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paleomaxx

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Of course I had to go back! I set aside a whole day to continue the grid further out and even sift around where the cache was. As expected, not quite as much volume of finds as last time, but I did manage some amazing 18th century relics and got a bit further in figuring out who this homestead belonged to.

I dug out all of the larger rocks where the cache was more or less centered around and sifted a few shovels of dirt at a time. There was a bit of pottery and I did find a few clay pipe stems, but I was aiming for non-ferrous finds. Instead I happened on an absolutely incredible, intact, 18th century fork:

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The pins that held the handle together rusted away, but everything else is there and both handle pieces fit perfectly. They're also remarkably solid so I don't think they're bone since bone tends to get spongy and stained. Antler perhaps? I don't turn up too many forks, likely because the iron signal is very faint, but it will make a wonderful addition to the display for this site!

I also turned up two pocket knives:

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These handles may have been wood since there's no trace besides the iron bodies.

Fortunately it wasn't just ferrous finds, otherwise I would have felt a little foolish siting through all of that dirt! I did manage to tease out one more copper that was likely part of the cache:

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Another counterfeit 1775 King George III half penny! :hello2: That brings the total to four at this site, and all four are different varieties which should give you an idea of how many were floating around in those days!

After I sifted down to the clay layer I resumed the grid, but spaced out further from the foundation. Interestingly I found three different cufflink pieces scattered about:

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The silver, floral pattern one is unfortunately not pure silver, but a thick silver wash on brass. Even still, the quality of the etching is absolutely fantastic. The center one that still has part of the link is an unusual pattern and appears to be the oldest of the three. I also found a few more buttons including a first for me:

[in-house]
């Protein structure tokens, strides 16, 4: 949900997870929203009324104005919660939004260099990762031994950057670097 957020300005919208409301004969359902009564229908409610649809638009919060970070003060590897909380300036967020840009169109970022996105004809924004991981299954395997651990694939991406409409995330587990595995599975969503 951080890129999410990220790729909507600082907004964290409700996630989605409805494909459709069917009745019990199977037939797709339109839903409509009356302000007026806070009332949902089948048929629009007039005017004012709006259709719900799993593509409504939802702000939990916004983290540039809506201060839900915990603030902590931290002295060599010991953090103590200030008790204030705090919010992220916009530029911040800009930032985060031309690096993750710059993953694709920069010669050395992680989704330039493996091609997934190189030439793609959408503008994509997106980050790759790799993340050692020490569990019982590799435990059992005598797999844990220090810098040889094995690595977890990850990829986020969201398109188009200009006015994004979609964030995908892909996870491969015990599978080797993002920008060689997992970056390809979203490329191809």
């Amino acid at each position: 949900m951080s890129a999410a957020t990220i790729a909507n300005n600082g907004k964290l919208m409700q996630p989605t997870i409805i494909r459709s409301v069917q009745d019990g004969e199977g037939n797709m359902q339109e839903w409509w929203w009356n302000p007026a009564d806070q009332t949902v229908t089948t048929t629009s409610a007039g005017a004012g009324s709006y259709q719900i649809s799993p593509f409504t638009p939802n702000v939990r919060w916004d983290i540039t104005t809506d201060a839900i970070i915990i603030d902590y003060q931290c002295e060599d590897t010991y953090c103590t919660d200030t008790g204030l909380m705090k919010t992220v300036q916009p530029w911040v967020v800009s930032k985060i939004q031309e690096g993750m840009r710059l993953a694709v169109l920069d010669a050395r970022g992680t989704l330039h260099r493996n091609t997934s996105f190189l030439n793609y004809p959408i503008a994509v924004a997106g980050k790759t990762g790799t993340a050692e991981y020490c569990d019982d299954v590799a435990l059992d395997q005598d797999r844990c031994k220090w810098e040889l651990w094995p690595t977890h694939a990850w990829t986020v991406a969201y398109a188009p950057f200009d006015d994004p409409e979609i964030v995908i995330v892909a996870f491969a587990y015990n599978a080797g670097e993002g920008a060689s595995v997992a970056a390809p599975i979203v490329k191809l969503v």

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A dandy sized pewter button. I don't think many of these were made from pewter since this is the first I've found, but the swirl in the center is quite striking. One piece that turned up is a bit of a mystery and I could use some input on it:

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The plate is brass and the chain links are iron. There appears to have originally been chains on all six holes and there's no engravings on either side of the plate. The chain links are quite small so probably not holding much weight, but iron is an odd choice for a decorative piece. Any idea what this is from?


I mentioned in the last post that there was a very old family cemetery plot a little ways from this site, so I took some photos of the headstones this time. You can see in this first one that it's pretty well buried by brush, but they're good sized memorials.

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The dates on the stones range from 1788 to 1812 and comprise three different family names. The one that's associated with the Revolutionary War is this one though:

Parker Pabody Headstone.jpg

Parker Pabody appears on local Revolutionary War rosters which seem like the obvious choice given the USA button, but some more research turned up that he was part of a regiment that made muskets for New York State during the revolution. The button could have just been a coincidence, but the fact that the Pabody was involved in musket manufacturing actually might explain these other odd finds around the homestead: